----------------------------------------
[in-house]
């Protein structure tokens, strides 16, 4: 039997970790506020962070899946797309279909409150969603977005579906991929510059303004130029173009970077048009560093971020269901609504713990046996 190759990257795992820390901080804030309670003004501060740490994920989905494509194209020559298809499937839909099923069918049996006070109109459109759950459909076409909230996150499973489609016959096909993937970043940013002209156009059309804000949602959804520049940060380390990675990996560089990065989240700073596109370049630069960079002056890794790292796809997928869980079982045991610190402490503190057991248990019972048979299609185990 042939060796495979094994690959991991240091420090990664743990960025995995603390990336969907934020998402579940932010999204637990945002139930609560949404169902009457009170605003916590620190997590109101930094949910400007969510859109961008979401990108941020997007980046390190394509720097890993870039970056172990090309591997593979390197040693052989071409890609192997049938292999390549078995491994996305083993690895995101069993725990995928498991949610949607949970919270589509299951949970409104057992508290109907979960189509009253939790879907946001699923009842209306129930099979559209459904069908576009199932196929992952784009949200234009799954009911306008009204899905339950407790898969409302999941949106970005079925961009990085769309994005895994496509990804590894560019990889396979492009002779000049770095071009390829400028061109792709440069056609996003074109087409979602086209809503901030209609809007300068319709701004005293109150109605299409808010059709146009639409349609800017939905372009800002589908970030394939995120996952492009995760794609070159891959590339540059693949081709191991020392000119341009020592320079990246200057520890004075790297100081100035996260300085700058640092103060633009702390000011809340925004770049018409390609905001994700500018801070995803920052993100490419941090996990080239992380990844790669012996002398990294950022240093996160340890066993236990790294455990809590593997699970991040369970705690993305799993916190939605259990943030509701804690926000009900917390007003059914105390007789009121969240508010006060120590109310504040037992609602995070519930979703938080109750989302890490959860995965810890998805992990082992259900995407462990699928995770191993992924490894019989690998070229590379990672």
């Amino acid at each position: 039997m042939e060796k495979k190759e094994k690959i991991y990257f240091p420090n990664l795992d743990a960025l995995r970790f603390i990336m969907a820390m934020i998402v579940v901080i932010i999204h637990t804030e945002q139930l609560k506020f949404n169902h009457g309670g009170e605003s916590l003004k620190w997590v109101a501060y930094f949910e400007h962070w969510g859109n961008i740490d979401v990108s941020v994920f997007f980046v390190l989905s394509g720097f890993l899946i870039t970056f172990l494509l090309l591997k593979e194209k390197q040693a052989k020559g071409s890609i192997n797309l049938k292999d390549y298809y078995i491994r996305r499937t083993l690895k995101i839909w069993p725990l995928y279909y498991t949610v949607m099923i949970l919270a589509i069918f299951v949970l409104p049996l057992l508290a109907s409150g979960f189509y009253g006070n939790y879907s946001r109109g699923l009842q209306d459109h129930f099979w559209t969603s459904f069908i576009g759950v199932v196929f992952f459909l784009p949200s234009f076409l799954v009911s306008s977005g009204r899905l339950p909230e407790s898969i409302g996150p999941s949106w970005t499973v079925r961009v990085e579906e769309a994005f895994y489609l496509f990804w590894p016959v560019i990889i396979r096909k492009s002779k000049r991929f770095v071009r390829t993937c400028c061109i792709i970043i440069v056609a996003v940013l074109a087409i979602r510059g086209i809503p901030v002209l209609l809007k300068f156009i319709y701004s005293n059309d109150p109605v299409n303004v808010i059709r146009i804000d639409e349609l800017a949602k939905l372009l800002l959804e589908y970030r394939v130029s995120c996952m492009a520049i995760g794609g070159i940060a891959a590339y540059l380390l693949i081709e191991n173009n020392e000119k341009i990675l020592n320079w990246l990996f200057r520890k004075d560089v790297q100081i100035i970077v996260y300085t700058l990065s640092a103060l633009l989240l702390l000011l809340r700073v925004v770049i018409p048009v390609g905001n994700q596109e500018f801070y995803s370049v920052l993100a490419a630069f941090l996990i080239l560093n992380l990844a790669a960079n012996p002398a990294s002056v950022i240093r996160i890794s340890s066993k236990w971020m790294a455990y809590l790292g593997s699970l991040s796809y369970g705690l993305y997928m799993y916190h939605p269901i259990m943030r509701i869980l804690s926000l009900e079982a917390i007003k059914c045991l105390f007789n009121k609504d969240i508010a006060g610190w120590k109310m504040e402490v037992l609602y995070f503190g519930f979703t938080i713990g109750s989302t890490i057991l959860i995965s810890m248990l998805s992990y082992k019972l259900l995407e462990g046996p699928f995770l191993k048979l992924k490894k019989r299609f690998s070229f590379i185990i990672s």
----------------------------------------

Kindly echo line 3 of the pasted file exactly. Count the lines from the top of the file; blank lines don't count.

């Amino acid at each position: 039997m042939e060796k495979k190759e094994k690959i991991y990257f240091p420090n990664l795992d743990a960025l995995r970790f603390i990336m969907a820390m934020i998402v579940v901080i932010i999204h637990t804030e945002q139930l609560k506020f949404n169902h009457g309670g009170e605003s916590l003004k620190w997590v109101a501060y930094f949910e400007h962070w969510g859109n961008i740490d979401v990108s941020v994920f997007f980046v390190l989905s394509g720097f890993l899946i870039t970056f172990l494509l090309l591997k593979e194209k390197q040693a052989k020559g071409s890609i192997n797309l049938k292999d390549y298809y078995i491994r996305r499937t083993l690895k995101i839909w069993p725990l995928y279909y498991t949610v949607m099923i949970l919270a589509i069918f299951v949970l409104p049996l057992l508290a109907s409150g979960f189509y009253g006070n939790y879907s946001r109109g699923l009842q209306d459109h129930f099979w559209t969603s459904f069908i576009g759950v199932v196929f992952f459909l784009p949200s234009f076409l799954v009911s306008s977005g009204r899905l339950p909230e407790s898969i409302g996150p999941s949106w970005t499973v079925r961009v990085e579906e769309a994005f895994y489609l496509f990804w590894p016959v560019i990889i396979r096909k492009s002779k000049r991929f770095v071009r390829t993937c400028c061109i792709i970043i440069v056609a996003v940013l074109a087409i979602r510059g086209i809503p901030v002209l209609l809007k300068f156009i319709y701004s005293n059309d109150p109605v299409n303004v808010i059709r146009i804000d639409e349609l800017a949602k939905l372009l800002l959804e589908y970030r394939v130029s995120c996952m492009a520049i995760g794609g070159i940060a891959a590339y540059l380390l693949i081709e191991n173009n020392e000119k341009i990675l020592n320079w990246l990996f200057r520890k004075d560089v790297q100081i100035i970077v996260y300085t700058l990065s640092a103060l633009l989240l702390l000011l809340r700073v925004v770049i018409p048009v390609g905001n994700q596109e500018f801070y995803s370049v920052l993100a490419a630069f941090l996990i080239l560093n992380l990844a790669a960079n012996p002398a990294s002056v950022i240093r996160i890794s340890s066993k236990w971020m790294a455990y809590l790292g593997s699970l991040s796809y369970g705690l993305y997928m799993y916190h939605p269901i259990m943030r509701i869980l804690s926000l009900e079982a917390i007003k059914c045991l105390f007789n009121k609504d969240i508010a006060g610190w120590k109310m504040e402490v037992l609602y995070f503190g519930f979703t938080i713990g109750s989302t890490i057991l959860i995965s810890m248990l998805s992990y082992k019972l259900l995407e462990g046996p699928f995770l191993k048979l992924k490894k019989r299609f690998s070229f590379i185990i990672s």